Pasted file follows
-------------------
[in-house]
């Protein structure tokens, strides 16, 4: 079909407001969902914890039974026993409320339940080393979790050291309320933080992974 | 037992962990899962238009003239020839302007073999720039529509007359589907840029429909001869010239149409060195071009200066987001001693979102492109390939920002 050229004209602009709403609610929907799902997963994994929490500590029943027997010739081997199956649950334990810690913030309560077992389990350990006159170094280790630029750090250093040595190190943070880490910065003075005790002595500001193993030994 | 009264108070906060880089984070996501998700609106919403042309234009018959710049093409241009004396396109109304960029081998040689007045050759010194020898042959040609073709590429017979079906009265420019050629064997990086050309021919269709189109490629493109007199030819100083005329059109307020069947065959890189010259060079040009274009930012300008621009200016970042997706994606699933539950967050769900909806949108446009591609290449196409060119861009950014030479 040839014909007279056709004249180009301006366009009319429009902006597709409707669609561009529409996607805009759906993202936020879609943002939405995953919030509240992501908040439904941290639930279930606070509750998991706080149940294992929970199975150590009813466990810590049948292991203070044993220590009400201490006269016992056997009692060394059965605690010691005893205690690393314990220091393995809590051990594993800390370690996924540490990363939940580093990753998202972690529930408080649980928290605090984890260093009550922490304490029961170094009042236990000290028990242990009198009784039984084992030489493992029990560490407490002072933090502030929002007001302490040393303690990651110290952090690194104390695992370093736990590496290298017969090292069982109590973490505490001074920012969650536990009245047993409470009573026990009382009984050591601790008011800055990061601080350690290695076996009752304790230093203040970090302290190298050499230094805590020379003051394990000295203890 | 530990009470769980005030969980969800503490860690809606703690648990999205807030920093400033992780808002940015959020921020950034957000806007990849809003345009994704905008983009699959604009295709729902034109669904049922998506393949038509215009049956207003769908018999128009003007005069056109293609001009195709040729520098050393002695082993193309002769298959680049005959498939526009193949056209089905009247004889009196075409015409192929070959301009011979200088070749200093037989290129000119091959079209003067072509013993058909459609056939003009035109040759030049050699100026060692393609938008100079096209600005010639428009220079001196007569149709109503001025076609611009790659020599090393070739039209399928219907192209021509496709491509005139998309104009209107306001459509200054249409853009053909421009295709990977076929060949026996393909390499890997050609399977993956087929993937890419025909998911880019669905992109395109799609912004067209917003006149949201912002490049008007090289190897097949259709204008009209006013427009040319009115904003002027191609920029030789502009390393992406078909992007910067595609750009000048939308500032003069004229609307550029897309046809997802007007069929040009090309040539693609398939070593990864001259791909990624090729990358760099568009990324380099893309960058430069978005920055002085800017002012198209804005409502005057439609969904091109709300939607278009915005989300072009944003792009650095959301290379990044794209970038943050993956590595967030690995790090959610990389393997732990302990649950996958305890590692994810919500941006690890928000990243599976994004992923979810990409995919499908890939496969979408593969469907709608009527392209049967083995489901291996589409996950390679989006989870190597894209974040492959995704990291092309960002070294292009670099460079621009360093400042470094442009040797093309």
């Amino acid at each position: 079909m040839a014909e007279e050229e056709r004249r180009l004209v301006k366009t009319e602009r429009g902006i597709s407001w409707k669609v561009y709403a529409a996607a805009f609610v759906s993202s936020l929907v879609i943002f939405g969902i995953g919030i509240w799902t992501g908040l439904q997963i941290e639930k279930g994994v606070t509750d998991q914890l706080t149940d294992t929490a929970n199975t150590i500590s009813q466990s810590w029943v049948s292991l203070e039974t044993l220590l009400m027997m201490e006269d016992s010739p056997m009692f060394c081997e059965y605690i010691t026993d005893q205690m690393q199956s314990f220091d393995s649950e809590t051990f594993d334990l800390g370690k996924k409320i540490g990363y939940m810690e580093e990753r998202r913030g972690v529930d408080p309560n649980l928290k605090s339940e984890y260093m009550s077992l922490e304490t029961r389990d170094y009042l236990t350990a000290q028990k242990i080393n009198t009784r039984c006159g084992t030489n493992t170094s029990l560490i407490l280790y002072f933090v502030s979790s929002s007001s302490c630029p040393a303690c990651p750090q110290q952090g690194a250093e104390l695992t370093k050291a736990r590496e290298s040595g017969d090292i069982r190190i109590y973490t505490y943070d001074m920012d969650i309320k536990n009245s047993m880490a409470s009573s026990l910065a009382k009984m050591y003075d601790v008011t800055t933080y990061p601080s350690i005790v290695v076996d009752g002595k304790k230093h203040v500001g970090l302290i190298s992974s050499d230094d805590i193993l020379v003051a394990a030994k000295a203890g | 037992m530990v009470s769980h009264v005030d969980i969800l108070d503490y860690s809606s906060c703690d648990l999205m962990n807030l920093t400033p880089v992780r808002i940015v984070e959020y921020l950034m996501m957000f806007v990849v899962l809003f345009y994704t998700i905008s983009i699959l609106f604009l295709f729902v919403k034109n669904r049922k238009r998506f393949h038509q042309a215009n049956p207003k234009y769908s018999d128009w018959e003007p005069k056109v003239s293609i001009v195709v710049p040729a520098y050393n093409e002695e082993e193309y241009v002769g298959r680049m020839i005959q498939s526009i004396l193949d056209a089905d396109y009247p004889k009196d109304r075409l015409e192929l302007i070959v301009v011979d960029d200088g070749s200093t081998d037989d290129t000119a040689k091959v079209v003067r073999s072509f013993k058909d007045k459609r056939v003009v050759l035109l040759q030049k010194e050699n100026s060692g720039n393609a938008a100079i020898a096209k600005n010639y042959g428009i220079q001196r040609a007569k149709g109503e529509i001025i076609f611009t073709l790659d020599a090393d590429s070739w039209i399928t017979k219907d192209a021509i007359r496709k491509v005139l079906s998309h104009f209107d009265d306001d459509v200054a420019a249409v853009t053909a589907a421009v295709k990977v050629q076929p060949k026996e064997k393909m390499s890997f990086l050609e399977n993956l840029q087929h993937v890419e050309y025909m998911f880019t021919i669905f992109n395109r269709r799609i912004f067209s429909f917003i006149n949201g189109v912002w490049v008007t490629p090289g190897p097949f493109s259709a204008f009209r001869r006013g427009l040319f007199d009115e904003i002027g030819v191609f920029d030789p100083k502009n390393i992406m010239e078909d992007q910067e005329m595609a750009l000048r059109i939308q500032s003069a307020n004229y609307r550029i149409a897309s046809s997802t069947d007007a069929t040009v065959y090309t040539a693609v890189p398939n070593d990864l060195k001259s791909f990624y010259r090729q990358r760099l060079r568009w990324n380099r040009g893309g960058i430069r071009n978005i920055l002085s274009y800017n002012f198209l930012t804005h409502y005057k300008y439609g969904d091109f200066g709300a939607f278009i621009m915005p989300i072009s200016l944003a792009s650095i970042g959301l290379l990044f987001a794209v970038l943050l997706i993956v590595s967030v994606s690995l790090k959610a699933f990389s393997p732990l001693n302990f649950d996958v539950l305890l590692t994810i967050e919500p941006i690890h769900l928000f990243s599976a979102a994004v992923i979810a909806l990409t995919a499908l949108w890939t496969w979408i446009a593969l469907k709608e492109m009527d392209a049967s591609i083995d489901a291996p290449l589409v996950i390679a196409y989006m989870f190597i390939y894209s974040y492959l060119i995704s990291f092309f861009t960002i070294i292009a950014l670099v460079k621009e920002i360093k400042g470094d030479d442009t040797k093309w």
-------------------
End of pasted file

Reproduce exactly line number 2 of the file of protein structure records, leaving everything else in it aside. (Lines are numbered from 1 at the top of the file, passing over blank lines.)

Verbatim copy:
């Protein structure tokens, strides 16, 4: 079909407001969902914890039974026993409320339940080393979790050291309320933080992974 | 037992962990899962238009003239020839302007073999720039529509007359589907840029429909001869010239149409060195071009200066987001001693979102492109390939920002 050229004209602009709403609610929907799902997963994994929490500590029943027997010739081997199956649950334990810690913030309560077992389990350990006159170094280790630029750090250093040595190190943070880490910065003075005790002595500001193993030994 | 009264108070906060880089984070996501998700609106919403042309234009018959710049093409241009004396396109109304960029081998040689007045050759010194020898042959040609073709590429017979079906009265420019050629064997990086050309021919269709189109490629493109007199030819100083005329059109307020069947065959890189010259060079040009274009930012300008621009200016970042997706994606699933539950967050769900909806949108446009591609290449196409060119861009950014030479 040839014909007279056709004249180009301006366009009319429009902006597709409707669609561009529409996607805009759906993202936020879609943002939405995953919030509240992501908040439904941290639930279930606070509750998991706080149940294992929970199975150590009813466990810590049948292991203070044993220590009400201490006269016992056997009692060394059965605690010691005893205690690393314990220091393995809590051990594993800390370690996924540490990363939940580093990753998202972690529930408080649980928290605090984890260093009550922490304490029961170094009042236990000290028990242990009198009784039984084992030489493992029990560490407490002072933090502030929002007001302490040393303690990651110290952090690194104390695992370093736990590496290298017969090292069982109590973490505490001074920012969650536990009245047993409470009573026990009382009984050591601790008011800055990061601080350690290695076996009752304790230093203040970090302290190298050499230094805590020379003051394990000295203890 | 530990009470769980005030969980969800503490860690809606703690648990999205807030920093400033992780808002940015959020921020950034957000806007990849809003345009994704905008983009699959604009295709729902034109669904049922998506393949038509215009049956207003769908018999128009003007005069056109293609001009195709040729520098050393002695082993193309002769298959680049005959498939526009193949056209089905009247004889009196075409015409192929070959301009011979200088070749200093037989290129000119091959079209003067072509013993058909459609056939003009035109040759030049050699100026060692393609938008100079096209600005010639428009220079001196007569149709109503001025076609611009790659020599090393070739039209399928219907192209021509496709491509005139998309104009209107306001459509200054249409853009053909421009295709990977076929060949026996393909390499890997050609399977993956087929993937890419025909998911880019669905992109395109799609912004067209917003006149949201912002490049008007090289190897097949259709204008009209006013427009040319009115904003002027191609920029030789502009390393992406078909992007910067595609750009000048939308500032003069004229609307550029897309046809997802007007069929040009090309040539693609398939070593990864001259791909990624090729990358760099568009990324380099893309960058430069978005920055002085800017002012198209804005409502005057439609969904091109709300939607278009915005989300072009944003792009650095959301290379990044794209970038943050993956590595967030690995790090959610990389393997732990302990649950996958305890590692994810919500941006690890928000990243599976994004992923979810990409995919499908890939496969979408593969469907709608009527392209049967083995489901291996589409996950390679989006989870190597894209974040492959995704990291092309960002070294292009670099460079621009360093400042470094442009040797093309």